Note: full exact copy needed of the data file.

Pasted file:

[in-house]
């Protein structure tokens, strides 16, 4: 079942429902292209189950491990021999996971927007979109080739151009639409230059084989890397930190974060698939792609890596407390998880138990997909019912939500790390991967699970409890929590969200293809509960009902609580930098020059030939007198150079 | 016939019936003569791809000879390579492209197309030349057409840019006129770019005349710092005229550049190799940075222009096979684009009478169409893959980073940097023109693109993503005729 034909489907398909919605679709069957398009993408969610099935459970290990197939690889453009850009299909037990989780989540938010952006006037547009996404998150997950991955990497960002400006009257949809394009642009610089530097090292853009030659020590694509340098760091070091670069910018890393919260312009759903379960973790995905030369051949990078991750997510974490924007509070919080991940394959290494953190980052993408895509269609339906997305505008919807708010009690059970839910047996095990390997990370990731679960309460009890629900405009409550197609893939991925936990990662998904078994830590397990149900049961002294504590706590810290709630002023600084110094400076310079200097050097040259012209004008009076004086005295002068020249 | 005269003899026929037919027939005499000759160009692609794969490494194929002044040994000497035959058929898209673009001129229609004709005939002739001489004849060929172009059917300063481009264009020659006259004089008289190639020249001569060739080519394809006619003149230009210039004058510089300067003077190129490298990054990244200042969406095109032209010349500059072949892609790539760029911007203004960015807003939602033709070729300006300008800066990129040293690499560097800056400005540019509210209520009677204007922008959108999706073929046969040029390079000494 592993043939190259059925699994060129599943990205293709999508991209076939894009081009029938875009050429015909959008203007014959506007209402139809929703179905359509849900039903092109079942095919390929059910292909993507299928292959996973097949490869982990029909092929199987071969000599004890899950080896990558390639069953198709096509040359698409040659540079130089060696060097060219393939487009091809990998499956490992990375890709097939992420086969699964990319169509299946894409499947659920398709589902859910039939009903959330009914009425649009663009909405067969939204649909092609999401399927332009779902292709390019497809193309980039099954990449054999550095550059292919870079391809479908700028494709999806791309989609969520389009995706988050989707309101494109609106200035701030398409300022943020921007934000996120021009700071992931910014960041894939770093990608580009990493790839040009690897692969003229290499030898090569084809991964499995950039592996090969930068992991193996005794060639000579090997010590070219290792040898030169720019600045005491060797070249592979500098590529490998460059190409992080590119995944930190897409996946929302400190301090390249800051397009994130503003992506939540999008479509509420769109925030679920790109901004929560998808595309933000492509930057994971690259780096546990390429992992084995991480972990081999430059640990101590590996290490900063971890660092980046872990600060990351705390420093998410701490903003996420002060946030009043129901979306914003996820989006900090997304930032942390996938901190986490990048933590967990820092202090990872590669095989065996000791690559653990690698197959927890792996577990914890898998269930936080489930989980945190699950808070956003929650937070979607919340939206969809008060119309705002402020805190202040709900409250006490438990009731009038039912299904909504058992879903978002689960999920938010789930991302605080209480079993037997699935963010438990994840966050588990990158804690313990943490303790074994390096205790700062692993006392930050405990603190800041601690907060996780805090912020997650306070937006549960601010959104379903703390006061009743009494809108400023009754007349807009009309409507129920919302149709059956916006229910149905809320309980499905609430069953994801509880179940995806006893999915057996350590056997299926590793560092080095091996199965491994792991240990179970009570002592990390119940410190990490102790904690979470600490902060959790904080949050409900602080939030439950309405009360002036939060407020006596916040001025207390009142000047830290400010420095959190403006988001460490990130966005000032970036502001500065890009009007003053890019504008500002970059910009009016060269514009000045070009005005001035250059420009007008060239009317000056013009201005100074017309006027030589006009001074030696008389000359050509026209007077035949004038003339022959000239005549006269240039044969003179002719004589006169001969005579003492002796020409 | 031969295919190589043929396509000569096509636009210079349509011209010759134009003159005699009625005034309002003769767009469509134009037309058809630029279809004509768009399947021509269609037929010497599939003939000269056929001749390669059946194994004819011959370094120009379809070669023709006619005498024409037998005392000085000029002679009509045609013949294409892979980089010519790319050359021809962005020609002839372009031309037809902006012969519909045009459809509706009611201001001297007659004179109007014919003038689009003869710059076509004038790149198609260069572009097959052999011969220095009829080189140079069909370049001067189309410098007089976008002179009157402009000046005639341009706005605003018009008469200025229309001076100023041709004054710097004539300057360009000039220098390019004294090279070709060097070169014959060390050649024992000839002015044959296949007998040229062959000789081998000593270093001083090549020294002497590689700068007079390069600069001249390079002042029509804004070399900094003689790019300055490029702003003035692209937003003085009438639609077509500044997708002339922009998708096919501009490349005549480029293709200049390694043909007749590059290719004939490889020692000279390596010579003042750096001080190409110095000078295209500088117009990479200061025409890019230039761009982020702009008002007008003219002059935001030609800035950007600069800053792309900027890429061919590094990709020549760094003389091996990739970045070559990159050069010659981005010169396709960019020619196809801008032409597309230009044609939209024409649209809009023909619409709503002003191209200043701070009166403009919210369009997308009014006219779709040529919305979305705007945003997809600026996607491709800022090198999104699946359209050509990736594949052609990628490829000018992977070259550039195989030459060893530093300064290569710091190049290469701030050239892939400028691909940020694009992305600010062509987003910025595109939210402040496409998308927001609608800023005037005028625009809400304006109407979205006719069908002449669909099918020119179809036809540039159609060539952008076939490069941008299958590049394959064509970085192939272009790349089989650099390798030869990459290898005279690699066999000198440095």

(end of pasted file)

[in-house]
């Protein structure tokens, strides 16, 4: 079942429902292209189950491990021999996971927007979109080739151009639409230059084989890397930190974060698939792609890596407390998880138990997909019912939500790390991967699970409890929590969200293809509960009902609580930098020059030939007198150079 | 016939019936003569791809000879390579492209197309030349057409840019006129770019005349710092005229550049190799940075222009096979684009009478169409893959980073940097023109693109993503005729 034909489907398909919605679709069957398009993408969610099935459970290990197939690889453009850009299909037990989780989540938010952006006037547009996404998150997950991955990497960002400006009257949809394009642009610089530097090292853009030659020590694509340098760091070091670069910018890393919260312009759903379960973790995905030369051949990078991750997510974490924007509070919080991940394959290494953190980052993408895509269609339906997305505008919807708010009690059970839910047996095990390997990370990731679960309460009890629900405009409550197609893939991925936990990662998904078994830590397990149900049961002294504590706590810290709630002023600084110094400076310079200097050097040259012209004008009076004086005295002068020249 | 005269003899026929037919027939005499000759160009692609794969490494194929002044040994000497035959058929898209673009001129229609004709005939002739001489004849060929172009059917300063481009264009020659006259004089008289190639020249001569060739080519394809006619003149230009210039004058510089300067003077190129490298990054990244200042969406095109032209010349500059072949892609790539760029911007203004960015807003939602033709070729300006300008800066990129040293690499560097800056400005540019509210209520009677204007922008959108999706073929046969040029390079000494 592993043939190259059925699994060129599943990205293709999508991209076939894009081009029938875009050429015909959008203007014959506007209402139809929703179905359509849900039903092109079942095919390929059910292909993507299928292959996973097949490869982990029909092929199987071969000599004890899950080896990558390639069953198709096509040359698409040659540079130089060696060097060219393939487009091809990998499956490992990375890709097939992420086969699964990319169509299946894409499947659920398709589902859910039939009903959330009914009425649009663009909405067969939204649909092609999401399927332009779902292709390019497809193309980039099954990449054999550095550059292919870079391809479908700028494709999806791309989609969520389009995706988050989707309101494109609106200035701030398409300022943020921007934000996120021009700071992931910014960041894939770093990608580009990493790839040009690897692969003229290499030898090569084809991964499995950039592996090969930068992991193996005794060639000579090997010590070219290792040898030169720019600045005491060797070249592979500098590529490998460059190409992080590119995944930190897409996946929302400190301090390249800051397009994130503003992506939540999008479509509420769109925030679920790109901004929560998808595309933000492509930057994971690259780096546990390429992992084995991480972990081999430059640990101590590996290490900063971890660092980046872990600060990351705390420093998410701490903003996420002060946030009043129901979306914003996820989006900090997304930032942390996938901190986490990048933590967990820092202090990872590669095989065996000791690559653990690698197959927890792996577990914890898998269930936080489930989980945190699950808070956003929650937070979607919340939206969809008060119309705002402020805190202040709900409250006490438990009731009038039912299904909504058992879903978002689960999920938010789930991302605080209480079993037997699935963010438990994840966050588990990158804690313990943490303790074994390096205790700062692993006392930050405990603190800041601690907060996780805090912020997650306070937006549960601010959104379903703390006061009743009494809108400023009754007349807009009309409507129920919302149709059956916006229910149905809320309980499905609430069953994801509880179940995806006893999915057996350590056997299926590793560092080095091996199965491994792991240990179970009570002592990390119940410190990490102790904690979470600490902060959790904080949050409900602080939030439950309405009360002036939060407020006596916040001025207390009142000047830290400010420095959190403006988001460490990130966005000032970036502001500065890009009007003053890019504008500002970059910009009016060269514009000045070009005005001035250059420009007008060239009317000056013009201005100074017309006027030589006009001074030696008389000359050509026209007077035949004038003339022959000239005549006269240039044969003179002719004589006169001969005579003492002796020409 | 031969295919190589043929396509000569096509636009210079349509011209010759134009003159005699009625005034309002003769767009469509134009037309058809630029279809004509768009399947021509269609037929010497599939003939000269056929001749390669059946194994004819011959370094120009379809070669023709006619005498024409037998005392000085000029002679009509045609013949294409892979980089010519790319050359021809962005020609002839372009031309037809902006012969519909045009459809509706009611201001001297007659004179109007014919003038689009003869710059076509004038790149198609260069572009097959052999011969220095009829080189140079069909370049001067189309410098007089976008002179009157402009000046005639341009706005605003018009008469200025229309001076100023041709004054710097004539300057360009000039220098390019004294090279070709060097070169014959060390050649024992000839002015044959296949007998040229062959000789081998000593270093001083090549020294002497590689700068007079390069600069001249390079002042029509804004070399900094003689790019300055490029702003003035692209937003003085009438639609077509500044997708002339922009998708096919501009490349005549480029293709200049390694043909007749590059290719004939490889020692000279390596010579003042750096001080190409110095000078295209500088117009990479200061025409890019230039761009982020702009008002007008003219002059935001030609800035950007600069800053792309900027890429061919590094990709020549760094003389091996990739970045070559990159050069010659981005010169396709960019020619196809801008032409597309230009044609939209024409649209809009023909619409709503002003191209200043701070009166403009919210369009997308009014006219779709040529919305979305705007945003997809600026996607491709800022090198999104699946359209050509990736594949052609990628490829000018992977070259550039195989030459060893530093300064290569710091190049290469701030050239892939400028691909940020694009992305600010062509987003910025595109939210402040496409998308927001609608800023005037005028625009809400304006109407979205006719069908002449669909099918020119179809036809540039159609060539952008076939490069941008299958590049394959064509970085192939272009790349089989650099390798030869990459290898005279690699066999000198440095």